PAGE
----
So, you can respond as follows:

  • I fully support the SEA’s conclusions on the negative environmental impacts of unconventional oil and gas development in Scotland, which stated that this could cause harm to air and water quality, climate factors, public health and safety, biodiversity, the setting of historic sites and the character and quality of landscapes. If anything, the conclusions do not go far enough in describing the damaging impact that this industry could have on the environment.
  • I fully support the preferred policy position, which would avoid the negative impacts unconventional oil and gas would have on the environment, water, air quality and human health.
  • Since the SEA was published, the IPCC has issued a report saying that we need to drastically reduce fossil fuel use in the next 12 years to avoid catastrophic climate change. This provides even more reason to support the SEA’s conclusion that the development of an OUG industry in Scotland would make achieving the Scottish government’s energy and climate change commitments even more challenging and would not promote its objectives in relation to decarbonising the economy.
  • The Welsh Government has restated its aim to move away from fossil fuels, and have concluded that “The continued extraction of fossil fuels will hinder progress towards achieving overall commitments to tackling climate change.” The Scottish government should follow suit and continue to oppose OUG developments.
  • The SEA highlights the impacts of fracking on human health, but does not go far enough in describing the impacts that air and water pollution, large increases in heavy traffic, noise and other negative impacts of the OUG industry would have on local populations.

You can of course go in to more detail on any of the above points – the important thing is to make it clear that you support the Preferred Policy Position (which is to oppose fracking).

3 What are your views on the ‘reasonable alternatives’ outlined in the Environmental Report? Please provide any other ‘reasonable alternatives’ which you think should be considered.

Here are some points you can make on the reasonable alternatives, which can be found on page 22-23 of the SEA.

  • I agree with the principle that any reasonable alternatives that the Scottish government is considering should take into account its commitment to decarbonise the energy system and tackle climate change. For this reason, the government is right to adapt its preferred policy position against developing an OUG industry in Scotland.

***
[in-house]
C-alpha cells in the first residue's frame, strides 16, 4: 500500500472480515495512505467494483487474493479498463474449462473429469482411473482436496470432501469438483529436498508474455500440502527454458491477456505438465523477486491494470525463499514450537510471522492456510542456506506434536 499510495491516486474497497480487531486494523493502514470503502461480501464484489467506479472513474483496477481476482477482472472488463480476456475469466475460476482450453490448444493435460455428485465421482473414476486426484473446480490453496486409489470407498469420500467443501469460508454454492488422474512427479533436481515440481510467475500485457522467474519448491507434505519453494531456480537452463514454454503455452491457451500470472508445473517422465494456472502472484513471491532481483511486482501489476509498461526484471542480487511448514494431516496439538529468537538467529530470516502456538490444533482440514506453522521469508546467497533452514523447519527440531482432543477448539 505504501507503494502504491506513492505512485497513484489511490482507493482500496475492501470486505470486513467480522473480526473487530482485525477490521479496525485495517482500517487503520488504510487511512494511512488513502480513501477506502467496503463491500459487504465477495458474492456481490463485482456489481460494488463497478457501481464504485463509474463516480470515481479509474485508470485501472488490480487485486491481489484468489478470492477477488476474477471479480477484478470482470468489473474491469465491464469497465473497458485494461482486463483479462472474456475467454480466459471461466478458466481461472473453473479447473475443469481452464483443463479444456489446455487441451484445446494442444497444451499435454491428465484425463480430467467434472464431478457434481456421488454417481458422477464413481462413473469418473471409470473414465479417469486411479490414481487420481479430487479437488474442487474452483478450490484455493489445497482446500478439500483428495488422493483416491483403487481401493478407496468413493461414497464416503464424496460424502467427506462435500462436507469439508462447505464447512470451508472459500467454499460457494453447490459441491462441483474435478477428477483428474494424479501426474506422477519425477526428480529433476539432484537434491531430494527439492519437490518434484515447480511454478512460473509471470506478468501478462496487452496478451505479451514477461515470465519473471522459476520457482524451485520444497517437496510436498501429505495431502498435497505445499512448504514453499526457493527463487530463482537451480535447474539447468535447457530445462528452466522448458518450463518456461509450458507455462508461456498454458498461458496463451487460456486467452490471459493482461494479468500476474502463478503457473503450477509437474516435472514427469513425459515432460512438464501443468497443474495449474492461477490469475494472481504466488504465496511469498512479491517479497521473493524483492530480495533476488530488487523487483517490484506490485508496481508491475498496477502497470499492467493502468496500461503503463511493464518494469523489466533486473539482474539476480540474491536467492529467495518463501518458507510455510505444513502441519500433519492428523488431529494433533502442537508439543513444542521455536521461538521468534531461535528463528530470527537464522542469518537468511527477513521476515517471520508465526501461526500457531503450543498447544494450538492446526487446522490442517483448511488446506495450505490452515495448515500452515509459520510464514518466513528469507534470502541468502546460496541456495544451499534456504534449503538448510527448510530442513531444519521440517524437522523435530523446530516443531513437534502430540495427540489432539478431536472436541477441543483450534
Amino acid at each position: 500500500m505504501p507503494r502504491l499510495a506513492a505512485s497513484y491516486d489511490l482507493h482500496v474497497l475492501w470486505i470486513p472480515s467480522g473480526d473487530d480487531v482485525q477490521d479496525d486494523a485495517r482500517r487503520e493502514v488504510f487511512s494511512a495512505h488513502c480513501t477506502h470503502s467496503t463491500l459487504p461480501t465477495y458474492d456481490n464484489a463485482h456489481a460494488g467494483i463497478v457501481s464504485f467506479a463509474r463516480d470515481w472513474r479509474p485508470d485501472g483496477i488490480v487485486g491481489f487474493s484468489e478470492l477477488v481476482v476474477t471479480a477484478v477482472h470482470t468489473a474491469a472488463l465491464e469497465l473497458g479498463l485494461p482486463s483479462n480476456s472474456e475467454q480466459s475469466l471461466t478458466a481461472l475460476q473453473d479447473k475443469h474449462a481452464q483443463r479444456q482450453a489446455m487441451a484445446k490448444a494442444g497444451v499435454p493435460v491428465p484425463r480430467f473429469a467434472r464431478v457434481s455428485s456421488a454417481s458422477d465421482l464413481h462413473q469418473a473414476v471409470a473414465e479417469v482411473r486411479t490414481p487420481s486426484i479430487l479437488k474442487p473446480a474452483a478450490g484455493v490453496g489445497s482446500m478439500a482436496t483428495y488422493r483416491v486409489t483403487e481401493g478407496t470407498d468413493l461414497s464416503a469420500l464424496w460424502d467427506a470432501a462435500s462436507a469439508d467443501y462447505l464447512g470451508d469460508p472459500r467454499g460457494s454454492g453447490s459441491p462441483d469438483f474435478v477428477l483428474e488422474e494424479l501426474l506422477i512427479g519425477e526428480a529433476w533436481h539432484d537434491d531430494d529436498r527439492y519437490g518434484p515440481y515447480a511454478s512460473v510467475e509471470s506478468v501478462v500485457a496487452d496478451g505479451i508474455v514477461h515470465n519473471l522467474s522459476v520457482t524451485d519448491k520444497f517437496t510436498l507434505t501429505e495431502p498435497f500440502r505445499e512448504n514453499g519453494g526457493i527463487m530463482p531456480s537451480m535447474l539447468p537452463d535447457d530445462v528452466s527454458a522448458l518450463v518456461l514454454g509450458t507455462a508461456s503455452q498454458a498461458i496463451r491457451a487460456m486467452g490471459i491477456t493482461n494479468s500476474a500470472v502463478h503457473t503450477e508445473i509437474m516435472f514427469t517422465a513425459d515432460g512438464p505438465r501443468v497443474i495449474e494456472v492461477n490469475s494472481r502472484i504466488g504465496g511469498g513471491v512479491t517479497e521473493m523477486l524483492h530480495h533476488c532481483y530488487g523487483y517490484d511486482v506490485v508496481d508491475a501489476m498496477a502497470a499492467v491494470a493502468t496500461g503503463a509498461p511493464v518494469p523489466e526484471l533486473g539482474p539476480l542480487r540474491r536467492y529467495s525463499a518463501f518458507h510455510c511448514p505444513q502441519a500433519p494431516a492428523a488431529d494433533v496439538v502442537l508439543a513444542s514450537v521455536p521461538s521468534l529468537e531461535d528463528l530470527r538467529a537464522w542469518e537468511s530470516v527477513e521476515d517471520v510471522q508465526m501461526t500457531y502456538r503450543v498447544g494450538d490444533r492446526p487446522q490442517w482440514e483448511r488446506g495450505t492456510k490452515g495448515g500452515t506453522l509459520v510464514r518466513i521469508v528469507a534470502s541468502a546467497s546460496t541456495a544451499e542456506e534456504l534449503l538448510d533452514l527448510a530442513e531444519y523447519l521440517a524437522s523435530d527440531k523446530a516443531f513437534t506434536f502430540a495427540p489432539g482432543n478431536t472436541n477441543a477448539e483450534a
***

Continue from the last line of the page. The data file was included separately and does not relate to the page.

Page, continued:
• The study by the Committee on Climate Change states that any unconventionally produced oil and gas should replace conventionally produced hydrocarbons, rather than increase production. It is clear that the greenhouse gas emissions (both CO2 and methane) from a new OUG industry would make achieving this goal much more challenging, particularly as methane is 86 times more dangerous a greenhouse gas over a 20-year period.
  • It is also worth pointing out that INEOS, who hold a large number of exploration licences in Scotland, intend to use unconventional gas as a feedstock for its plastics manufacturing operations. This would mean that if INEOS were allowed to frack in Scotland, possibly to provide feedstock for its Grangemouth plant – which incidentally is already the largest greenhouse gas producer in Scotland – this would cause considerable climate impact without replacing any domestically produced conventional hydrocarbons.
  • The KPMG scenarios stated in the report clearly underestimate the number of wells that would be needed to develop an OUG industry, and in fact for fracking to make any impact on domestic production thousands of wells would be needed, with a very damaging knock-on effect on communities, the climate, the road system, wildlife and human health.

4 What are your views on the findings of the SEA and the proposals for mitigation and monitoring of the environmental effects set out in the Environmental Report?

The section on Mitigation starts on page 172 of the report, while the page on Monitoring can be found on page 178.

  • I agree with the assessment’s conclusion that allowing an UOG industry to develop in Scotland would result in potential significant negative impacts on the land, water, air and population, and that the only way to avoid these impacts would be to adopt the Preferred Policy Position of opposing unconventional oil and gas exploration and production in Scotland.
  • The long list of potential impacts and dangers associated with OUG production in the SEA make it very clear that any attempts to mitigate the damage this industry would do to the climate, communities and environment in Scotland would not be enough to reduce the amount of harm to anywhere near an acceptable level.